The shorts revolving around either Princess Leia or Rey feel the most like deleted scenes from the films and for the most part they do feel like events that could have occurred in the films. In the short titled “Ewok Escape”, we see more of what happened during “Return of the Jedi” when Princess Leia was separated from the group and paired with the Ewok Wicket, as well as how she got that nice forest dress that she was suddenly wearing in that film. On a side note, this makes for the first time that either Wicket or the Ewoks have made an appearance in the Star Wars universe sense the 1980’s “Star Wars Ewoks” cartoon show. Even the pink coated Princess Kneesaa from Star Wars Ewoks” appears and officially becomes part of cannon. Also the giant Gorax monster from the live action Ewok movie "Caravan of Courage" makes an appearance in an episode titled "Traps and Tribulations". The short titled “Beasts of Echo Base” is directly inspired by a deleted scene from “The Empire Strikes Back” in which the Wampa creatures attack just prior to the battle of Hoth.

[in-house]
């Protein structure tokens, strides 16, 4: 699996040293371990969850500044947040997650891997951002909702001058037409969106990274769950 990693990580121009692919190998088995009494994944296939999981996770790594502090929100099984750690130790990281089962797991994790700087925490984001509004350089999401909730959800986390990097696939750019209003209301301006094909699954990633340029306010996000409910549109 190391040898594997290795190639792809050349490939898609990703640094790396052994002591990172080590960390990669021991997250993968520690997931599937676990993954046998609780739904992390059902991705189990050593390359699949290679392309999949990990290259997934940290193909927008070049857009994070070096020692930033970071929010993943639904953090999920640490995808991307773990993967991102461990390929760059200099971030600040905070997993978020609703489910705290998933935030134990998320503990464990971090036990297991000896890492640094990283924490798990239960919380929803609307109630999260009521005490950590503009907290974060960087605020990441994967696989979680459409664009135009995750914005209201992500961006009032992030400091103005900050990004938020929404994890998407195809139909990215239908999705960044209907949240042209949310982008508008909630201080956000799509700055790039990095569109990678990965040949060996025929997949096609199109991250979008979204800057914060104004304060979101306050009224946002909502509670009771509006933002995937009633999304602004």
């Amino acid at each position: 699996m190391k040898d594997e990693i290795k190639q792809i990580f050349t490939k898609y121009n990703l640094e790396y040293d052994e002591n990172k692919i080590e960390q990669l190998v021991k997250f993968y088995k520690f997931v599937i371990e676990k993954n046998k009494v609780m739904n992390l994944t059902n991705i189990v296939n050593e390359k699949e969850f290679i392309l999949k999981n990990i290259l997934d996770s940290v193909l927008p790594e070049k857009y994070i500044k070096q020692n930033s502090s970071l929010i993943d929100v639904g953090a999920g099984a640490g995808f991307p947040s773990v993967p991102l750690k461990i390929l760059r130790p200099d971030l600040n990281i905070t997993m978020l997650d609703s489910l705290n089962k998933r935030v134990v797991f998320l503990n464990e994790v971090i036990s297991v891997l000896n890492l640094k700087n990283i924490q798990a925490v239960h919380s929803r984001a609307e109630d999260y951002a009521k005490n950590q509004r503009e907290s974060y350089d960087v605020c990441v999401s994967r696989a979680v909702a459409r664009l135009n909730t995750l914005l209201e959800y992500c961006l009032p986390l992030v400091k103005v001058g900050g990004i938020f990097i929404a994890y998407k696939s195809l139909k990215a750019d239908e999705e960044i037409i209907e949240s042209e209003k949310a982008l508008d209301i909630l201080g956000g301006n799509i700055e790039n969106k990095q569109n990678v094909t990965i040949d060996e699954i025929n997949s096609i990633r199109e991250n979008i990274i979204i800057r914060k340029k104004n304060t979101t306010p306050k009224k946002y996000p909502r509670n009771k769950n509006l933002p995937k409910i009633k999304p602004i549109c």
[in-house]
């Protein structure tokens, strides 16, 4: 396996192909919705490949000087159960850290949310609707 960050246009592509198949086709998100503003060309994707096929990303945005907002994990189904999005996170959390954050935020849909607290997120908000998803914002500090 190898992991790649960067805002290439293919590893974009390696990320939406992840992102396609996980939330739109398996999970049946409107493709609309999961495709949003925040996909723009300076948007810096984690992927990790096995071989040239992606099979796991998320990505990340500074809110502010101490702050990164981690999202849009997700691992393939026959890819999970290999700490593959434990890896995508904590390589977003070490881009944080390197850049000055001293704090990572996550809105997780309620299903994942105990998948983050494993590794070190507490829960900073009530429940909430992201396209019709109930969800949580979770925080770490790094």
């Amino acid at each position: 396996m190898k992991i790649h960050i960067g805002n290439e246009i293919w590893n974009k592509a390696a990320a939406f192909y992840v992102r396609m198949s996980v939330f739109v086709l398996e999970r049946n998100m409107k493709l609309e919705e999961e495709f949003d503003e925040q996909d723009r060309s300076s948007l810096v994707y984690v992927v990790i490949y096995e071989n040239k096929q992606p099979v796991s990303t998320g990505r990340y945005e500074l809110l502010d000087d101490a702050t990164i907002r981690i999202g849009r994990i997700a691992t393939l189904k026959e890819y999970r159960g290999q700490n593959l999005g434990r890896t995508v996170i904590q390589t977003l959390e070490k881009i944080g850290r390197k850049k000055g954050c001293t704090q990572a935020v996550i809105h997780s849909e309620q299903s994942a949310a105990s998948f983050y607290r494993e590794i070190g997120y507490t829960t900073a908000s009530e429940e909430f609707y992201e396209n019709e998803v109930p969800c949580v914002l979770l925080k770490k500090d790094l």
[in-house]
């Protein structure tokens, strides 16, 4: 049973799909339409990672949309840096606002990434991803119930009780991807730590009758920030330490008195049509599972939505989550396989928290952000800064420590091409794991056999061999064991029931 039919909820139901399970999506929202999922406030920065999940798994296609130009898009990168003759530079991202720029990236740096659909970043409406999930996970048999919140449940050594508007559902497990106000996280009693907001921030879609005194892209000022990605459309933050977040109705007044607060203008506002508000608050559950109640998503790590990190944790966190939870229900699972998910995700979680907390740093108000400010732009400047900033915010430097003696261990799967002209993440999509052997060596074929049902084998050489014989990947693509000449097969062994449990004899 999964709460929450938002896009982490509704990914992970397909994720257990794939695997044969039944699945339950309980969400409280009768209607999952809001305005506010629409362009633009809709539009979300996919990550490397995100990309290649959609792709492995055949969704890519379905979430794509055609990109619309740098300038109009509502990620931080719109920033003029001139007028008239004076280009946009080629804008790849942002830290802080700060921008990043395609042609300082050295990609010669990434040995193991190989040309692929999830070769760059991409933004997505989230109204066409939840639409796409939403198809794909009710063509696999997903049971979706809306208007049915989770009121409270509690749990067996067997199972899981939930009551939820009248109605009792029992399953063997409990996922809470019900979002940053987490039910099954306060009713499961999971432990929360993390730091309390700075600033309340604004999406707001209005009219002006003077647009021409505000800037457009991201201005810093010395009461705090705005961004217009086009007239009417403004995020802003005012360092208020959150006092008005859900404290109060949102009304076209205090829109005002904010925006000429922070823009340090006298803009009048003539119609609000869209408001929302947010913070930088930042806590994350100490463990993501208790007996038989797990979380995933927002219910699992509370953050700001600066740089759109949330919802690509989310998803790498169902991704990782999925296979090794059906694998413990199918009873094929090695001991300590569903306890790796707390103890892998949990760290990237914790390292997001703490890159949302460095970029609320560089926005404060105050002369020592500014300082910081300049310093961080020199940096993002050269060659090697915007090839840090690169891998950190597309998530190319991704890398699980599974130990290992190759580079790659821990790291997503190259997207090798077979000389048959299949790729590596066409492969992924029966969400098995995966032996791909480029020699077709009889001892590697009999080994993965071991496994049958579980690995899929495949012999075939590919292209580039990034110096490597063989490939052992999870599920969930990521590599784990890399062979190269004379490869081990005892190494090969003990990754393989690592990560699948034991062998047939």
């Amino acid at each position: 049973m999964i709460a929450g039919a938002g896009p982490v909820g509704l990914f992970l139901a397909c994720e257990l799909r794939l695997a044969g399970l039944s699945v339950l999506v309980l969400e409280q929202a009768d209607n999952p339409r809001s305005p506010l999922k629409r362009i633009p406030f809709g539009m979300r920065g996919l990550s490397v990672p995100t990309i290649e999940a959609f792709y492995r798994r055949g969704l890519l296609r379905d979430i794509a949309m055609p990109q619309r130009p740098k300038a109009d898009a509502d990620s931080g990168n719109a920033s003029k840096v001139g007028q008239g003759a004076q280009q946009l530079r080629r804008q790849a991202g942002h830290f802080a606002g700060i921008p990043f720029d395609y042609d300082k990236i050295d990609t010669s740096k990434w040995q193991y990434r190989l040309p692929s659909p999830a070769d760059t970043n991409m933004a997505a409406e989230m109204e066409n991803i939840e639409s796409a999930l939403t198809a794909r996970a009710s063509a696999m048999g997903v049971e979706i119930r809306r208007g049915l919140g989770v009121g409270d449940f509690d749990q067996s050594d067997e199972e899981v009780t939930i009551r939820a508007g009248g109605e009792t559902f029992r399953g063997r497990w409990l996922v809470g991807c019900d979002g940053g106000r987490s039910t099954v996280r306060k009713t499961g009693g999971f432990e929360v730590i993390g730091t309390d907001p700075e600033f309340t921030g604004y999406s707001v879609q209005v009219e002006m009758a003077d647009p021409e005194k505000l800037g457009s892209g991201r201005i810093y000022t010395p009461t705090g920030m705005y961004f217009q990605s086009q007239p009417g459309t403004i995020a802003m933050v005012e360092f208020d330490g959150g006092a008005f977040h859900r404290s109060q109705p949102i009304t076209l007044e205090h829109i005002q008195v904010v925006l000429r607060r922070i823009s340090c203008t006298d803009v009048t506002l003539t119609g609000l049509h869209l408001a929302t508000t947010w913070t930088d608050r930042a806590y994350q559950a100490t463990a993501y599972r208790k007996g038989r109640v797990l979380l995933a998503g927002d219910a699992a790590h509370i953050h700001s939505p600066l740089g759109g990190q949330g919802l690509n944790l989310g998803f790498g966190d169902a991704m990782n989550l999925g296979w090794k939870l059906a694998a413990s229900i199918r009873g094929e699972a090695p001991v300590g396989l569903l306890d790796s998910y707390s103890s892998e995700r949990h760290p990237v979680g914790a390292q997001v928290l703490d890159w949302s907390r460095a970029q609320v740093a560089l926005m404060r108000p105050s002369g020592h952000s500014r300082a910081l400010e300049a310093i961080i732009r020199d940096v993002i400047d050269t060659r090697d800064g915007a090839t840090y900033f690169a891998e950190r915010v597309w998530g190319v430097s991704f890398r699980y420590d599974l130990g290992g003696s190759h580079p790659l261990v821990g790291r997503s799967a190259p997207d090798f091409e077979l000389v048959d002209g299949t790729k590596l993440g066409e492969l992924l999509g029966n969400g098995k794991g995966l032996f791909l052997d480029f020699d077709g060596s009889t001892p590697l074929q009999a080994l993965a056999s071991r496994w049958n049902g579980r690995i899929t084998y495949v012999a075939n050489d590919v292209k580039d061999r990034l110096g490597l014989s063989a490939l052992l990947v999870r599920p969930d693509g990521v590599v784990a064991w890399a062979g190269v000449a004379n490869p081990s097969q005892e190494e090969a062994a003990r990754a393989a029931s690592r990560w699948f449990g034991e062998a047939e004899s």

Also, while this show was launched before the movie "Solo: A Star Wars Story" came out, it did eventually bring in Qi'ra, who was the lead love interest in that film. Best of all is that she shared an episode with my favorite pirate Hondo, who thankfully is still voiced by the distinguished Jim Cummings. One of my favorite shorts titled “Tracker Trouble” is set during “Star Wars: The Force Awakens” and it further explores that time in which Rey and Finn were aboard the Millennium Falcon with Han Solo and Chewbacca, and it’s so wonderful to see more of that team friendship that was built between those characters. Some of the weaker episodes take place during the events of "Star Wars: The Last Jedi" as we have more goofy scenes with the Porgs, as well as more dull ventures with Fin and Rose during their mission to the casino planet. One good thing to note is that the show highlights Queen Amidala in ways never seen before in the movies, like knowing how to calm a giant monster without any force powers.